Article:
Germany has asked Interpol to help it find former Wirecard (WDI.DE) chief operating officer Jan Marsalek, who has been at large since the payments company’s massive accounting scandal broke in June this year.
Interpol’s red notice on Marsalek states that Germany charges the former executive with “violation of the German duty on securities act and the securities trading act, criminal breach of trust, especially serious case of fraud.”
The DAX-listed Wirecard had a dramatic fall from grace mid-June, after auditors EY refused to sign off on the company’s 2019 accounts, saying they could not verify the existence of €1.9bn (£1.7bn, $2.25bn) that Wirecard claimed it was holding in trust accounts overseas.
Banks in the Philippines subsequently announced that documents appearing to show that Wirecard had deposited money with them were false, and the country’s central bank said none of the €1.9bn missing from Wirecard’s balance sheet entered the country’s financial system.
On Wednesday (12 August) Munich public prosecutors' office and the German federal police issued an appeal for leads on Marsalek’s whereabouts, saying in a statement that Marsalek is “currently on the run” and “is strongly suspected of having committed billions in commercial gang fraud, the particularly serious case of embezzlement and other property and economic offences.”
There have been reports that he had fled to various countries including the Philippines, China and Russia.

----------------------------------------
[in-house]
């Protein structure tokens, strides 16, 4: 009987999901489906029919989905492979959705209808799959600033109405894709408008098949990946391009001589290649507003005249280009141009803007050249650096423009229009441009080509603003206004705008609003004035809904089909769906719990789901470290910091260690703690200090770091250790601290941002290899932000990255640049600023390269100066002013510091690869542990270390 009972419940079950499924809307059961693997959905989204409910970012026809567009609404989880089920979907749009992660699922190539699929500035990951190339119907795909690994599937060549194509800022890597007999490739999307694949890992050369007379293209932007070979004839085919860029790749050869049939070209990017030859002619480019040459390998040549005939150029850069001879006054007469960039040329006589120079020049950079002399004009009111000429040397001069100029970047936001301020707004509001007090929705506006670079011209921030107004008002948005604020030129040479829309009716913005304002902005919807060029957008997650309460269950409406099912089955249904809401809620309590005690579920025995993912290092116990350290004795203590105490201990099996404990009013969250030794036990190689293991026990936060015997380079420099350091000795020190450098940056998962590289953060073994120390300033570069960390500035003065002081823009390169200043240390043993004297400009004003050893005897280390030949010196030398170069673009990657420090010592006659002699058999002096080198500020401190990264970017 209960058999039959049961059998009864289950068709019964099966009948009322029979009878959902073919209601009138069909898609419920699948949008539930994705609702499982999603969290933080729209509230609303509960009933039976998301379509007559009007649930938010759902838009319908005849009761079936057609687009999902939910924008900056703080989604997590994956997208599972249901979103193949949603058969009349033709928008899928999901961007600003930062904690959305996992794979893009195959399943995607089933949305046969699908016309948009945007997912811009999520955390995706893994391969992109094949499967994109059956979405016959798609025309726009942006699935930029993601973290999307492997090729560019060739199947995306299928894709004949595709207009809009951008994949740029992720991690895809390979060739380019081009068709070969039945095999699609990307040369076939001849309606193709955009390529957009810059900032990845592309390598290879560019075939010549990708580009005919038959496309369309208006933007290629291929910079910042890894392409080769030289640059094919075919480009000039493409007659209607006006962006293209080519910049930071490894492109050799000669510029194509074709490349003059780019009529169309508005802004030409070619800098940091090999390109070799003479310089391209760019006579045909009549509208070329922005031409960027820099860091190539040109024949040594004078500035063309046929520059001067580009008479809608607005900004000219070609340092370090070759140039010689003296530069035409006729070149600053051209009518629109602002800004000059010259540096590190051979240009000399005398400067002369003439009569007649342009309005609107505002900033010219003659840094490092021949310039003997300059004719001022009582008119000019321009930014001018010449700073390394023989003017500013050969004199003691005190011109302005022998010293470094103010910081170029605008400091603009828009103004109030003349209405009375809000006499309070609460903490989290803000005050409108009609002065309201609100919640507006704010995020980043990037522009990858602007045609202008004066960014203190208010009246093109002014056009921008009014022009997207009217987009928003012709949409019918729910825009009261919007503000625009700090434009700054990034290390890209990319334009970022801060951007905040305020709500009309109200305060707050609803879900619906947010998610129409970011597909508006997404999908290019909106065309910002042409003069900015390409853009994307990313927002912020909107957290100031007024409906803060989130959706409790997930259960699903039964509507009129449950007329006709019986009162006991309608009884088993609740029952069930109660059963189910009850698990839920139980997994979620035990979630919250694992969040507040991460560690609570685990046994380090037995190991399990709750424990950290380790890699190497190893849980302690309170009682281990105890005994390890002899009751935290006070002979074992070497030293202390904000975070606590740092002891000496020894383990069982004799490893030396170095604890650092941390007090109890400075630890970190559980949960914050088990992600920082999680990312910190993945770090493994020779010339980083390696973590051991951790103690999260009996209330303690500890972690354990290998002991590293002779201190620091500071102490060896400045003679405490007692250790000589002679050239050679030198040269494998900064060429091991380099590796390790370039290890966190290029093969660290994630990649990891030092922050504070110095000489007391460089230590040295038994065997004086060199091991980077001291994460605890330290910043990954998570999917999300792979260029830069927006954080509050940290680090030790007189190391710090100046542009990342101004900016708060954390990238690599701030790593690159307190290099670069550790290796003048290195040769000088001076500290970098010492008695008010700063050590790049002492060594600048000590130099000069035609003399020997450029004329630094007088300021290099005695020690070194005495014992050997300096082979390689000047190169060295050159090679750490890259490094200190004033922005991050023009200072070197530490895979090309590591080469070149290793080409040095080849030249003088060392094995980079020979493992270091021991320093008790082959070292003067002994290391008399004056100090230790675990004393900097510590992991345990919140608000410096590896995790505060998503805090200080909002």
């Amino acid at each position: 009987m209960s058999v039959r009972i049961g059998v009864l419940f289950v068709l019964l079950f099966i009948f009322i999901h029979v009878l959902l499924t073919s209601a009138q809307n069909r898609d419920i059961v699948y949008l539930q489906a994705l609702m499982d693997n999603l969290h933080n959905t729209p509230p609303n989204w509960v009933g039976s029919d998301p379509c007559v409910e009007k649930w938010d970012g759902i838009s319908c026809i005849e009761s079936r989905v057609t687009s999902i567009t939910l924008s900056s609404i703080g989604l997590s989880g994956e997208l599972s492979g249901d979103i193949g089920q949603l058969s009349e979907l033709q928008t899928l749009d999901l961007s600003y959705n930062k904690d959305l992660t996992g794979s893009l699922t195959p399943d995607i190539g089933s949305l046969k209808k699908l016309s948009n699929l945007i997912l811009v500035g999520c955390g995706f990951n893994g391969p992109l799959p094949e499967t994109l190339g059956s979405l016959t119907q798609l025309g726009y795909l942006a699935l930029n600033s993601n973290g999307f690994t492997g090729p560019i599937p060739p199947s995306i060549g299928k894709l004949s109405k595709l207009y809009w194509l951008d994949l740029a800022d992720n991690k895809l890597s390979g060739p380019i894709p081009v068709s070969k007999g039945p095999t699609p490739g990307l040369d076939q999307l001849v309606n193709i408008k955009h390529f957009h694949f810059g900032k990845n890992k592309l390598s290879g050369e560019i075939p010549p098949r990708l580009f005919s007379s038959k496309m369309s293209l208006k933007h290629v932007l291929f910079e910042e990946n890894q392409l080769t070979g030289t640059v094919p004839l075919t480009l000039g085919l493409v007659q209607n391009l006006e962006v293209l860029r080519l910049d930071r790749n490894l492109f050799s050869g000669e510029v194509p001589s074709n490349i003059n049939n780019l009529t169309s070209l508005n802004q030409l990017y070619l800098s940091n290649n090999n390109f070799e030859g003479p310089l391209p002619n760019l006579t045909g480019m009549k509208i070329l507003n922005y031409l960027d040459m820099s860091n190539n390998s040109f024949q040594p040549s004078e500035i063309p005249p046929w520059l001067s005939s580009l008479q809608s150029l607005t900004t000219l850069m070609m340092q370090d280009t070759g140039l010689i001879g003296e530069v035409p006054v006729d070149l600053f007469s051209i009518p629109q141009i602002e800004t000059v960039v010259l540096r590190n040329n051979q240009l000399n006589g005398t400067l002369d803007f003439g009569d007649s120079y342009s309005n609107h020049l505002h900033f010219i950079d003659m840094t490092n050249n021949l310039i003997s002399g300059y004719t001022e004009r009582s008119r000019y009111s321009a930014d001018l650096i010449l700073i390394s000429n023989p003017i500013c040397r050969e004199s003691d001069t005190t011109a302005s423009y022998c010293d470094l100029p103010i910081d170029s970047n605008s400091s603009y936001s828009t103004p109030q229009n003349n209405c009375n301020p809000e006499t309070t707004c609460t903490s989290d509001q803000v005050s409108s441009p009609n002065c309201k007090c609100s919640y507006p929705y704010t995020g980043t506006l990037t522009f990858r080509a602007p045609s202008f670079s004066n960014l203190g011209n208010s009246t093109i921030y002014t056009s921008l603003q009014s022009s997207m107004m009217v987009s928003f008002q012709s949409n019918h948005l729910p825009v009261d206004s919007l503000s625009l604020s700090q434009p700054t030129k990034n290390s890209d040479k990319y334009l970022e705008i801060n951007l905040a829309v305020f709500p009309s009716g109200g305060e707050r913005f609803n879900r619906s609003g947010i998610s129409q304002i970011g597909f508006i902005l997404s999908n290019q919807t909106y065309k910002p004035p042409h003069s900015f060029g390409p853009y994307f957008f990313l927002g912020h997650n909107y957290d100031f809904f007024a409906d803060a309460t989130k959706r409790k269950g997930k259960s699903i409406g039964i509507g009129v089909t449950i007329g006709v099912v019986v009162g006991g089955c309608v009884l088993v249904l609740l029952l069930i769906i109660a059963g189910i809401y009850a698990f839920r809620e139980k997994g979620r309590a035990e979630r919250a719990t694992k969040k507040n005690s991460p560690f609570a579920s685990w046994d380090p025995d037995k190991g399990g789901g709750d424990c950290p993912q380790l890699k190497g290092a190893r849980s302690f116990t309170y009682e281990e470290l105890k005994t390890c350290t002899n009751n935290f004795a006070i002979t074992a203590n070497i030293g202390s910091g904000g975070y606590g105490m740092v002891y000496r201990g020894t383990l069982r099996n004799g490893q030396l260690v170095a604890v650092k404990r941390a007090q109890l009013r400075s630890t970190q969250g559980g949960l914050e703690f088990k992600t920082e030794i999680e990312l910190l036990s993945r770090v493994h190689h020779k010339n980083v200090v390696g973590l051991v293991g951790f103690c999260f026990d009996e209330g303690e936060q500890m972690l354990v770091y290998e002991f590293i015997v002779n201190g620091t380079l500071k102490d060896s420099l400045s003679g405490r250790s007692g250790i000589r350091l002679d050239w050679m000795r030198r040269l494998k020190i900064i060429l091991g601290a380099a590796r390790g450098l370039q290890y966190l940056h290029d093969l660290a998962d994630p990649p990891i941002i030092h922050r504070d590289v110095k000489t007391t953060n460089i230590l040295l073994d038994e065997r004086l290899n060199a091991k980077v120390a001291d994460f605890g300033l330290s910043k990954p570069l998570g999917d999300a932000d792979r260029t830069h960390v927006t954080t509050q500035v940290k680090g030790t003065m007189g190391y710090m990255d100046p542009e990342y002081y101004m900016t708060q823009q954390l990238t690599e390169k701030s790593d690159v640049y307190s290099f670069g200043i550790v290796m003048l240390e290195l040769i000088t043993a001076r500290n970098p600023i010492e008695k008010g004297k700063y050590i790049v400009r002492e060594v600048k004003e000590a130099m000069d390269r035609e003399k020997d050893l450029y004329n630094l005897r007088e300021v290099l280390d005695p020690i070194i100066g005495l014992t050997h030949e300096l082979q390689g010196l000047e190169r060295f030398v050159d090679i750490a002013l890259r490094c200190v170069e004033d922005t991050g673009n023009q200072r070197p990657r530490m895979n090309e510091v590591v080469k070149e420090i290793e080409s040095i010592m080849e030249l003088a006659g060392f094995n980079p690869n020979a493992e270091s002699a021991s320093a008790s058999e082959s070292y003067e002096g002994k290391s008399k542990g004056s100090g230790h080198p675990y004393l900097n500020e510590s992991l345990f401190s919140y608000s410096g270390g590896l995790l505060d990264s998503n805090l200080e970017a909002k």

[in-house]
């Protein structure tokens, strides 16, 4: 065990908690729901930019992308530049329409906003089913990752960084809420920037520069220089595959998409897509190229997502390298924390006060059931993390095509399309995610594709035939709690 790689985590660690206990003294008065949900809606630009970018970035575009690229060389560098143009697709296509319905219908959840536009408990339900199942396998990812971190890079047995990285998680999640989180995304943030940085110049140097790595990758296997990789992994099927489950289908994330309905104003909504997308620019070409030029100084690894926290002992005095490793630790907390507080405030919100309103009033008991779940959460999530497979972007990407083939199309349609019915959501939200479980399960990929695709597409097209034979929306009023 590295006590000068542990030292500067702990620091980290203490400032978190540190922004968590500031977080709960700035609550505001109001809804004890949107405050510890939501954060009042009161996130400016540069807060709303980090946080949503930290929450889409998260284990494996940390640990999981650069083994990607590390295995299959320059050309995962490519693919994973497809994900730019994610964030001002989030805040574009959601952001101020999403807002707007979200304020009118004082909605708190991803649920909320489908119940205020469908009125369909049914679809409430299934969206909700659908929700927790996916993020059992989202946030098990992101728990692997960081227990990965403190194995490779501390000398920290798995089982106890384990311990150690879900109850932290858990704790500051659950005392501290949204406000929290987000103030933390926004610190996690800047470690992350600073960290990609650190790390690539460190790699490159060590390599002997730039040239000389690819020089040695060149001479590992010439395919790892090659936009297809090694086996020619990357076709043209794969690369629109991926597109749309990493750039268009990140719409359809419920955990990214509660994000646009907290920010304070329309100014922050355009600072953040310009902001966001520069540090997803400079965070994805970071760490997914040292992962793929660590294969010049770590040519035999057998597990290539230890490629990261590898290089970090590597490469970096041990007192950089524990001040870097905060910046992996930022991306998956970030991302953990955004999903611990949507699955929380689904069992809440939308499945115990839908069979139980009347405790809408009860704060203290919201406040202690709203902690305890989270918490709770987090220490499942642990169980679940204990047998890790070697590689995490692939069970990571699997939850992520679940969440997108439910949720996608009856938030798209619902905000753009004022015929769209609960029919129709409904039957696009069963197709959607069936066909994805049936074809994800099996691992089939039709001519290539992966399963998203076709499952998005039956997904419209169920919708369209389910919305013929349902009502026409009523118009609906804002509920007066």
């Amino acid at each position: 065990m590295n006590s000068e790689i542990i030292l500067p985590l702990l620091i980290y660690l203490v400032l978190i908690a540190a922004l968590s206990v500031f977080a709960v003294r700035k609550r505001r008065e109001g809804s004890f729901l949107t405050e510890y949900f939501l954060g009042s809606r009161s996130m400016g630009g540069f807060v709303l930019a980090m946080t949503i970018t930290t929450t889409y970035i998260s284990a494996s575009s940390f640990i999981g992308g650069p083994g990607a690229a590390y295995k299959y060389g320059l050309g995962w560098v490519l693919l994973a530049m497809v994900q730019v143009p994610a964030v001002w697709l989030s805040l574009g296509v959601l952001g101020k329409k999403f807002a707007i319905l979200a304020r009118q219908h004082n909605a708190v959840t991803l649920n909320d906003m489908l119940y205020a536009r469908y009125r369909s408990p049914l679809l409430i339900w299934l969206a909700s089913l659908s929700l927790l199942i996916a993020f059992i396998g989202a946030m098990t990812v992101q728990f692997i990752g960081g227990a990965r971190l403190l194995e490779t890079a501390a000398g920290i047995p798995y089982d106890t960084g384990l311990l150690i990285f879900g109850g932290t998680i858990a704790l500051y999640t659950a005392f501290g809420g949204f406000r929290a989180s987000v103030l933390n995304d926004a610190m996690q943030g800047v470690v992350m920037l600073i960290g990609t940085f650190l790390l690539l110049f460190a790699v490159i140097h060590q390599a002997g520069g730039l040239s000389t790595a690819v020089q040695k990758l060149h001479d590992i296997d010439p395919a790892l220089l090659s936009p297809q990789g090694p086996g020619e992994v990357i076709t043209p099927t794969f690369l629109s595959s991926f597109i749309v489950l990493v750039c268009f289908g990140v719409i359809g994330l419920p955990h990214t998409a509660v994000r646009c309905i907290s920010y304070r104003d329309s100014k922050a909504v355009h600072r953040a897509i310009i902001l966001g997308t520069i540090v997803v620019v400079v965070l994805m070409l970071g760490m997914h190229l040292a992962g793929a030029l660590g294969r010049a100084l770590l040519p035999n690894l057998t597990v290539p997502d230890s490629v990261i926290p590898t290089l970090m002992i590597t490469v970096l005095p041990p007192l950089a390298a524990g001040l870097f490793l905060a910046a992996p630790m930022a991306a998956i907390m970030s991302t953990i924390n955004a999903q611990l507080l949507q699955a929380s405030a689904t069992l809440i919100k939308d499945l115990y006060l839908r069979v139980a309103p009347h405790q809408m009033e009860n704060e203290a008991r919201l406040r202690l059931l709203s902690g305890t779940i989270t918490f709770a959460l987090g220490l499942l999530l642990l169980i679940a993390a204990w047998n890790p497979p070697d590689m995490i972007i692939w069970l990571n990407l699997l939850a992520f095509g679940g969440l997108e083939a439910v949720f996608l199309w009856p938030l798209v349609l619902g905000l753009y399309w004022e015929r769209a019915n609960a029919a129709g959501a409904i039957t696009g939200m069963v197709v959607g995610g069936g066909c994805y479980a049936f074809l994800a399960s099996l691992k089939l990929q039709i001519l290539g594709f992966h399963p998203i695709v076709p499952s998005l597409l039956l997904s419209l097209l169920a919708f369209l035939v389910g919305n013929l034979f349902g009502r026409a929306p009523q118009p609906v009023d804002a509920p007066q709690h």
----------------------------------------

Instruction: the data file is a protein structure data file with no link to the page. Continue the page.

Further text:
The German Press Agency (DPA) reported today that Filipino immigration officials are believed to have falsified travel documents for Marsalek, that showed that he arrived in Manila on 23 June and left the next day to fly to China.
Wirecard chief executive Markus Braun, who quit in June when the accounting scandal started unfolding, was arrested by the Munich authorities in June, then allowed out on bail, which was revoked and he was re-arrested in July.
Braun and two other former executives are charged with fraud, market manipulation and breach of trust among other charges.
"The company was to be presented as financially strong and attractive to investors and clients, so that loans could be obtained from banks and other investors on a regular basis, as well as keep it generating its own income," Munich prosecutors said in July.
The DAX announced this week that Wirecard — which announced its insolvency in June—would be ejected from the index of Germany’s 30 most valuable blue-chip companies next week. Its place could possibly be taken by Berlin-based start-up Delivery Hero.
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